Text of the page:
Sean Yoes

The Center Stage Production of, “Detroit 67,” which is playing at the theater’s temporary home (while the Calvert Street location is being renovated) at Towson University until May 8, chronicles a Detroit family’s struggle for survival during the 1960’s, perhaps the most turbulent era in American history. Detroit in the 1960’s was one of the most racially segregated cities in the United States, grappling with economic uncertainty, White flight to the suburbs and an insurgent police force that routinely menaced the Black community through intimidation, brutality and murder.

Sound familiar?

Many U.S. cities in the 1960’s with large Black populations were on the brink of implosion, plagued with many of the same if not all the ills faced by Detroit and the two main characters of “Detroit 67,” siblings Lank and Chelle. The two threw parties in their basement, pulsing with the ubiquitous sounds of Motown, to make money, while they dreamed of better days beyond the big city oppression that was their reality.

But, as I watched the play last weekend, I couldn’t help but think it could be called, “Baltimore 68,” (the year Baltimore went up in flames after the death of Dr. King). I remember my dad telling me about how he and his older brother, my Uncle Ronnie, use to throw house parties in the basement of my grandmother’s house where I grew up, off of Gwynns Falls Parkway in West Baltimore. They would charge people a nominal fee to sweat out, so the family could make ends meet back in the day. And my dad swears, cars would be double parked the entire length of our block, for that blue light in the basement experience in that West Baltimore rowhouse.

Yet, beyond the nostalgia of that so-called bygone era, what is more fascinating and disturbing than the 1960’s parallels of life in Detroit versus life in Baltimore, is the fact that much of the misery navigated by Black people and poor people 50 years ago never really went away.

The Detroit riots of 1967 were sparked by routine police brutality wielded against the Black community. Again, sound familiar?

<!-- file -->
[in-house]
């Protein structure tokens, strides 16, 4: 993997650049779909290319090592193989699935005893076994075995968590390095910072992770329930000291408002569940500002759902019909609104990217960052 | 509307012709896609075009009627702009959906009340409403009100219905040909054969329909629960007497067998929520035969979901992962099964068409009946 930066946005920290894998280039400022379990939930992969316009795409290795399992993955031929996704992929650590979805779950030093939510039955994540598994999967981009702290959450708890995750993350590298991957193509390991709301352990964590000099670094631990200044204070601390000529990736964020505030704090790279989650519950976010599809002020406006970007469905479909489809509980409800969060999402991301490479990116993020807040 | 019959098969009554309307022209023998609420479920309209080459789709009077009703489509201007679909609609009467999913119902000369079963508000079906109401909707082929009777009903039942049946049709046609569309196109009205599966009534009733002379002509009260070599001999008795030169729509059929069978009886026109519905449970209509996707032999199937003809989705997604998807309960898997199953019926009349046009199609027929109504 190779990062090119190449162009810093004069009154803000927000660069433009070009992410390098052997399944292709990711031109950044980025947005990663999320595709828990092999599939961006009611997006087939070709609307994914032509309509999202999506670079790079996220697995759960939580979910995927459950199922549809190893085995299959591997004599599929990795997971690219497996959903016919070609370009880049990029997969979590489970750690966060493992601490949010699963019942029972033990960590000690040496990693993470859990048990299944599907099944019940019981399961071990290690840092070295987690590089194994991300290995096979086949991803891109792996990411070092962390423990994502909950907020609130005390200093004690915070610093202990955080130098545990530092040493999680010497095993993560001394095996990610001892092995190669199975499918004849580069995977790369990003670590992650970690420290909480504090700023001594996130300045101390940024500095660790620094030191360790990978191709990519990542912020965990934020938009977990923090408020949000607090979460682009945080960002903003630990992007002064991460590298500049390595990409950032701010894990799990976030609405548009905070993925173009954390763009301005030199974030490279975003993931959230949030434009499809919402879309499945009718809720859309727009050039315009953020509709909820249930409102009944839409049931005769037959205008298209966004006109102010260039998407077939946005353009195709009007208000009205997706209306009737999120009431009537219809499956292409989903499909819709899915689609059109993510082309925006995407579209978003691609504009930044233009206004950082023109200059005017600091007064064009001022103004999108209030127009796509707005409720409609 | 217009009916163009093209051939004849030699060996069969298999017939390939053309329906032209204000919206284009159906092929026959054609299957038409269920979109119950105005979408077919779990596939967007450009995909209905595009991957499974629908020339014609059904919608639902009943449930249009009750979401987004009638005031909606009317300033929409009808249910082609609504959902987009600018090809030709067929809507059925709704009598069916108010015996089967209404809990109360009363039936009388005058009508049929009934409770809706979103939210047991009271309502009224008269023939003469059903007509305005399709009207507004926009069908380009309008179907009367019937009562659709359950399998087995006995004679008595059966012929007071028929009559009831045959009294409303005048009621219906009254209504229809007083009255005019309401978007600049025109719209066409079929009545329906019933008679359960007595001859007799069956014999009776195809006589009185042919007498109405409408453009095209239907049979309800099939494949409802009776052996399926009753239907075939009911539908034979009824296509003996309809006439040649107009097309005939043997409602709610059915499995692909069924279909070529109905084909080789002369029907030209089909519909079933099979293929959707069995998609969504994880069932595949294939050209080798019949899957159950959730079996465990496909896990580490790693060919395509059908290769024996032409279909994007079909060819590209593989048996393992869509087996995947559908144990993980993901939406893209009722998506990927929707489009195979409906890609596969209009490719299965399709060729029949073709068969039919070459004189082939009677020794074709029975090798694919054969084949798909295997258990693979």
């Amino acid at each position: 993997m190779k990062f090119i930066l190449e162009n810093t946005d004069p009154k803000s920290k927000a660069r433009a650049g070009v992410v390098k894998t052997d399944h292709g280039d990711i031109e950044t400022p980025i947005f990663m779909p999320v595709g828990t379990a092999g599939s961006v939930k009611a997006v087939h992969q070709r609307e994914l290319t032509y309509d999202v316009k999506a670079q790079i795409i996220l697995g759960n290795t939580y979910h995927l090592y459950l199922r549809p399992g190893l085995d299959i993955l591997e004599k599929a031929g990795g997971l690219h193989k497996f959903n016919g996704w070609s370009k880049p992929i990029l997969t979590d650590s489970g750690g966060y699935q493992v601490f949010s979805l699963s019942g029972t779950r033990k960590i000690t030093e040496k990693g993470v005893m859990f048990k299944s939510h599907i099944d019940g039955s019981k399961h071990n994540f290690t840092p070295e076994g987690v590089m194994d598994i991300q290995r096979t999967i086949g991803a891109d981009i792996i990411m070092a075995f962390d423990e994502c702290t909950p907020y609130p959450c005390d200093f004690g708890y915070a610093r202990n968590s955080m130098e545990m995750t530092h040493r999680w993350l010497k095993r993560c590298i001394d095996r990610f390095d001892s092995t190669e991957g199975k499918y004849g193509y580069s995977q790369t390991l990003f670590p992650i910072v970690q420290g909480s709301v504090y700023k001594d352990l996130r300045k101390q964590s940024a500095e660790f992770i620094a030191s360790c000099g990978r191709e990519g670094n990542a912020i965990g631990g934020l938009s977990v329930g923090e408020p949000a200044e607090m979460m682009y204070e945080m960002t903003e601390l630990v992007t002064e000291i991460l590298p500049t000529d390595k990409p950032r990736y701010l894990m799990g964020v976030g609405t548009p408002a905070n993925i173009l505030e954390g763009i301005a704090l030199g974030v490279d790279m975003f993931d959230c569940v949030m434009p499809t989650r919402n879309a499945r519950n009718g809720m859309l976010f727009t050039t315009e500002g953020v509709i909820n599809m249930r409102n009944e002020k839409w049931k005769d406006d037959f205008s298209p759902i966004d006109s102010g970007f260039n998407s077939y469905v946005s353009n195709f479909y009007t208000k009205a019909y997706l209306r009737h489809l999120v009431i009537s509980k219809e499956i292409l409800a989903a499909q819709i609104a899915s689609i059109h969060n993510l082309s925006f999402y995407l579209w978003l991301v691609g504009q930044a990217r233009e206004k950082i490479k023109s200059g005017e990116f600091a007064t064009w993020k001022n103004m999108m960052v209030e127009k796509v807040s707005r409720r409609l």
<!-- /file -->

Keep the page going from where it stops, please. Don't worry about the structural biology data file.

This past Sunday, I moderated a panel discussion after the matinee presentation of Detroit 67, with veteran journalist and historian Fraser Smith and Dayvon Love, director of research and public policy for Leaders of a Beautiful Struggle. We explored the parallels between the Detroit Riots of 1967 and the Baltimore Uprising of 2015. For historic context, I read some of the AFRO’s news coverage of the 1967 riots in Detroit, provided by AFRO publisher Jake Oliver from our archives. As I read, I heard audible gasps in the audience gathered. Detroit had gone to war with its citizens almost 50 years ago.

“Heavily integrated units of the crack 82nd Airborne Division Tuesday took control of the nation’s fifth largest city, ravaged by its worst civil disturbance in a generation. Snipers firing from the smoking ruins of riot areas were answered with salvos from tanks and machine guns.” This was the lead from a story dated, July 29, 1967.

I think it’s clear to most of us; Freddie Gray’s arrest and subsequent death in police custody didn’t cause the Baltimore uprising last April, but it was the spark that ignited long standing grievances generations in the making between the Black community, government and law enforcement. Months after the uprising, as the trial of William Porter, the first Baltimore police officer charged in the death of Gray concluded, the city held its collective breath, as National Guard troops and armored vehicles amassed in Druid Hill Park.

Thank God we escaped Detroit’s 1967 plight last September. But, many of the same issues from decades past still smolder at or just beneath the streets of our city. We continue to ignore them at our own peril.

Sean Yoes is a senior contributor for the AFRO and host and executive producer of First Edition, which airs Monday through Friday, 5-7 p.m. on WEAA 88.9.